Learning to scuba-dive in Tenerife

In May 2000 I decided to learn to scuba-dive (SCUBA stands for Self-Contained Underwater Breathing Apparatus by the way), primarily because my eldest son, Liam, had just turned 12 in the February, and so he was now old-enough to learn to dive with me. Actually, they had just reduced the age to 10, but Carl, my youngest son, would not be 10 until the 10th July -and Hayley had only turned 8 on Christmas Day -and so the pair of them did the ‘bubble-tank’ course, where they are taught all the principles of diving in the confines of a swimming pool -the same as Liam and I would be doing, -only they would not be allowed to do the final dive in the ocean at the end of the course. The P.A.D.I. (Professional Association of Diving Instructors) course was due to last for 5 full days, but because the children were only on holiday for 2 weeks, we asked our dive-master if we could do ’10’ half-days instead, starting early every morning and finishing at around lunch-time, thus giving us the rest of each day to ourselves. Our request was kindly granted.

The first obstacle I had to overcome -apart from getting my wet-suit over my pot-belly, was putting-on my ‘fins’ -which are more affectionately known (quite wrongly I might add) as ‘flippers’! Because of a motor-cycle accident I had when I was 17, my right foot has a very high instep, where it was rebuilt after being crushed in the crash -and so getting a fin to fit securely on it took quite a bit of manipulation -but we got there in the end! Now that we were all suited-and-booted, the next task was to put on and secure our B.C.D.’s (Buoyancy Control Devices) -a kind of waistcoat, which has all the gimmicks we would ever need to survive in the ocean, such as our ‘regulators’ -a mouth-piece connected to a breather pipe, which is in-turn connected to a single air-cylinder, after being firmly strapped to our backs, before entering the pool. Connected to the bottom of the jacket is an air-pressure gauge, which tells us how much air we have left in our individual cylinders from start to finish -and at the top of the jacket is a small pump, which inflates the jacket at the push of a button, should one need to ascend the water -or even float on the top of it, should the need arise.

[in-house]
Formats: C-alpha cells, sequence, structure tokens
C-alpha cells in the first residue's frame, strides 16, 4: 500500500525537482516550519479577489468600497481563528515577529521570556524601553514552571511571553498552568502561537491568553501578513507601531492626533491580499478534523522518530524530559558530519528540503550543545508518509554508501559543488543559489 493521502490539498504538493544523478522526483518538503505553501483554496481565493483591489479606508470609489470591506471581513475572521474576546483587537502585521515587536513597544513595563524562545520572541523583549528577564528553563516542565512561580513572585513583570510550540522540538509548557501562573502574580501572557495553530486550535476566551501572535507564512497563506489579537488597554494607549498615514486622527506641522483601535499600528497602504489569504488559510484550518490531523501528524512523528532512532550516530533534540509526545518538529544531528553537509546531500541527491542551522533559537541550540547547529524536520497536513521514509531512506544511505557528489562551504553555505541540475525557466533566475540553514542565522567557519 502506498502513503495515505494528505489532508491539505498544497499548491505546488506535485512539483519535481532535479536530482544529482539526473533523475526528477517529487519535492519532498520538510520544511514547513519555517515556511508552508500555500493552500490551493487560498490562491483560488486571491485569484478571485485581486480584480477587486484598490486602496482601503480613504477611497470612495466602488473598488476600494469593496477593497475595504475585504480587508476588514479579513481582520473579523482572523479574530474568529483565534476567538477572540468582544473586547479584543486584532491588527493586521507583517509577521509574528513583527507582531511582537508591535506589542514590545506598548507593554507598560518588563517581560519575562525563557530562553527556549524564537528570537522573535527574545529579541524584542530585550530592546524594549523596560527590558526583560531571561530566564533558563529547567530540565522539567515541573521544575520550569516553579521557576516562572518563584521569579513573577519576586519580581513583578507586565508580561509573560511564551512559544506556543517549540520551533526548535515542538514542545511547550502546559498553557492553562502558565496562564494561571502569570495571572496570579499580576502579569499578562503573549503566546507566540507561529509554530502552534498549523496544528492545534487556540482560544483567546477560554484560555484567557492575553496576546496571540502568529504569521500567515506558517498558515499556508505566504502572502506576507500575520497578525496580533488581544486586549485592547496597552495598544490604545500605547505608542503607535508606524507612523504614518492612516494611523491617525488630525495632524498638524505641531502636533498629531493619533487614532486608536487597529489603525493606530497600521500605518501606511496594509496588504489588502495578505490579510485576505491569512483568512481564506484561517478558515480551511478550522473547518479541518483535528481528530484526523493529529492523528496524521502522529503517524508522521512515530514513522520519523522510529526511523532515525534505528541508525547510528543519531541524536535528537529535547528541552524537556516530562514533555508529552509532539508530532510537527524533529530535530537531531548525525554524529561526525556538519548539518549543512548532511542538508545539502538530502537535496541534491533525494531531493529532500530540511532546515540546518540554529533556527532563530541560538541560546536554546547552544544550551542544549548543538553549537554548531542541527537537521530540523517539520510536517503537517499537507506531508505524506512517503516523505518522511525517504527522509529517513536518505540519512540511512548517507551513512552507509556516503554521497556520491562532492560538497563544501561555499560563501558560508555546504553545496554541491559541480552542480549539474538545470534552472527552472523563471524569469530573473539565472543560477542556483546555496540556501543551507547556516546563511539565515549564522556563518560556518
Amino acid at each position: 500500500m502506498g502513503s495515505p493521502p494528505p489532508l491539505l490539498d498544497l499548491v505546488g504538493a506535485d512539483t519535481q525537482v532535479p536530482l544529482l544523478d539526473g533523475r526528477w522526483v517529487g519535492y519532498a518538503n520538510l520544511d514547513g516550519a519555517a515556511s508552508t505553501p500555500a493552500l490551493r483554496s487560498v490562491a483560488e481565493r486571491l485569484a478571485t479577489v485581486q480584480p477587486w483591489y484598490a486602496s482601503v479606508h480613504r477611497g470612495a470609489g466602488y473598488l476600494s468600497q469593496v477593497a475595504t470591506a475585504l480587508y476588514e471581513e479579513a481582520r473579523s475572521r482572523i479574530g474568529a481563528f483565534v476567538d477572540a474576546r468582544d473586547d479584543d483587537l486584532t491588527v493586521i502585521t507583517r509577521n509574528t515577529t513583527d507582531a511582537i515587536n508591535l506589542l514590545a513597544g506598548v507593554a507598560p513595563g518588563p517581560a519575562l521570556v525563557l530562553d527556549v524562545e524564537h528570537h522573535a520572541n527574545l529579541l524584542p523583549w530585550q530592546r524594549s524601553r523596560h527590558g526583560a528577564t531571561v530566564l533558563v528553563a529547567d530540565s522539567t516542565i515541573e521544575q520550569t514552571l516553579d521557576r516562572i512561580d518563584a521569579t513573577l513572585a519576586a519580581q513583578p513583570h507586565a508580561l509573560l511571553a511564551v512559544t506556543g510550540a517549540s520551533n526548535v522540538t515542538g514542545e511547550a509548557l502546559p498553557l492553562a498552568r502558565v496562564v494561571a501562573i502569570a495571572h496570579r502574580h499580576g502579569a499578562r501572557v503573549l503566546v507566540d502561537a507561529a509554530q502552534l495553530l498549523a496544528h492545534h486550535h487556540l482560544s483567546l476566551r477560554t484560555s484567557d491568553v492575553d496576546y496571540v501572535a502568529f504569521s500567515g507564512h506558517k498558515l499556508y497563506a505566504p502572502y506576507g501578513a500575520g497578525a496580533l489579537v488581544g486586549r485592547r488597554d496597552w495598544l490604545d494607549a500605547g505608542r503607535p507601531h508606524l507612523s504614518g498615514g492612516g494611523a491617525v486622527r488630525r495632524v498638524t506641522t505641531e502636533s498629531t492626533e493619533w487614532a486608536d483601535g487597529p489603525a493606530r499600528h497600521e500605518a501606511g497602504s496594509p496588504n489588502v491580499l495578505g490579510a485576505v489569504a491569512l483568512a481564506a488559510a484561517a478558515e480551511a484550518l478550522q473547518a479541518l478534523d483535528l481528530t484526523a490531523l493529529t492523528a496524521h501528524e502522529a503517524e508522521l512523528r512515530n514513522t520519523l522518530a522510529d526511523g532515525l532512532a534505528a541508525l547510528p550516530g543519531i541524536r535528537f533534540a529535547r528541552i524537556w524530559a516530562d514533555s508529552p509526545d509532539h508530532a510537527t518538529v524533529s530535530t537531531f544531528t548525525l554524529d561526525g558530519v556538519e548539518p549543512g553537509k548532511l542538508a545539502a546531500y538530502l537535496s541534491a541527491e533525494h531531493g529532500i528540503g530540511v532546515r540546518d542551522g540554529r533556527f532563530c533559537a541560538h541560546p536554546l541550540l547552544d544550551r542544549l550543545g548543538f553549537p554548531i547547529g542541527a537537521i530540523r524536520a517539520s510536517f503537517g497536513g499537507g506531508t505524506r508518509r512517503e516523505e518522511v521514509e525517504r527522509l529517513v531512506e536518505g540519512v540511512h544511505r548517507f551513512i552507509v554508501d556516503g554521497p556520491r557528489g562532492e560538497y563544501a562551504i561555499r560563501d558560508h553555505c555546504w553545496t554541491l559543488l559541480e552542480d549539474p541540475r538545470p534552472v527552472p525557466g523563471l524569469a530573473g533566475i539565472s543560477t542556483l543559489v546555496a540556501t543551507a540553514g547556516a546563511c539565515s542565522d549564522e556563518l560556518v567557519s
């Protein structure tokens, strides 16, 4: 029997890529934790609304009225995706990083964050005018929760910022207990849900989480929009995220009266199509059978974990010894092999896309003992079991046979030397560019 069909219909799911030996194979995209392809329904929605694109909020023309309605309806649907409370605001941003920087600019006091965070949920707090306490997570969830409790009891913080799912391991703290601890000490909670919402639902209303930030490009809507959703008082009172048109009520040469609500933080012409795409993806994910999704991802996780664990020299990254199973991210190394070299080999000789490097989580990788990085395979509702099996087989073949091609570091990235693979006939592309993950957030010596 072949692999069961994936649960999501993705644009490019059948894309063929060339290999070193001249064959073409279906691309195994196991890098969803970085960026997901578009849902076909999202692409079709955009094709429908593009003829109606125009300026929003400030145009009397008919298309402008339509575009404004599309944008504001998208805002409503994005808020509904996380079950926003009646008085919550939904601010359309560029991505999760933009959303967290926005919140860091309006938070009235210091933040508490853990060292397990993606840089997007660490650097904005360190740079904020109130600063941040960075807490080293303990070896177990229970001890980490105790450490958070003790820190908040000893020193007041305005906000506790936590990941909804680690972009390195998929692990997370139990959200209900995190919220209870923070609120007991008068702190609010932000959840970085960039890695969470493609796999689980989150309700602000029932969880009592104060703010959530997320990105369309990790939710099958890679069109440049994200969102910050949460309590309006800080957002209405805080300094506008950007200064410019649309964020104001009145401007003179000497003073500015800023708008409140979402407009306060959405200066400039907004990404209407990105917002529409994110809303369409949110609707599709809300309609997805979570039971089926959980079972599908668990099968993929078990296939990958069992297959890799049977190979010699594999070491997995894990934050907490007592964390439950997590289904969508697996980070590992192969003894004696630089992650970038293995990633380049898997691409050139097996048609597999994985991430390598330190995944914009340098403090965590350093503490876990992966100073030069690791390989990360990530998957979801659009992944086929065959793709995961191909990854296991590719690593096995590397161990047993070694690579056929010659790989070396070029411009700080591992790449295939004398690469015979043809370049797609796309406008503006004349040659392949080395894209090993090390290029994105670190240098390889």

The jacket can also be deflated, should one wish to go deeper into the water -and either way the amount of air inside the jacket is totally controllable. On one of the shoulders there is a light and a whistle for emergencies -i.e. should one need to be rescued -heaven-forbid! With everything totally secured -thanks to a handful of buckles and numerous Velcro-straps, the next item on the agenda was our belts -which weighed about the same as the air cylinders, and had to be securely fastened around our waists -which is easier said-than-done when one has a waist that is somewhat rounded! Last, but by no-means-least was our snorkels and face-masks, the latter being secured around our heads (but only after spitting into them, in order to clean the glass), over the hoods of our wet-suits, which were supposed to keep our ears and hair as dry as possible during the dive. The snorkel was a secondary way of breathing, should one be swimming near the water-line and wish to save precious air, before diving deep into the ocean. With all said and done we took our ‘BIG STRIDES’ into the pool -a kind of John Cleese (German) walk -rather than falling backwards off a dinghy or a boat, as one sees in all the movies.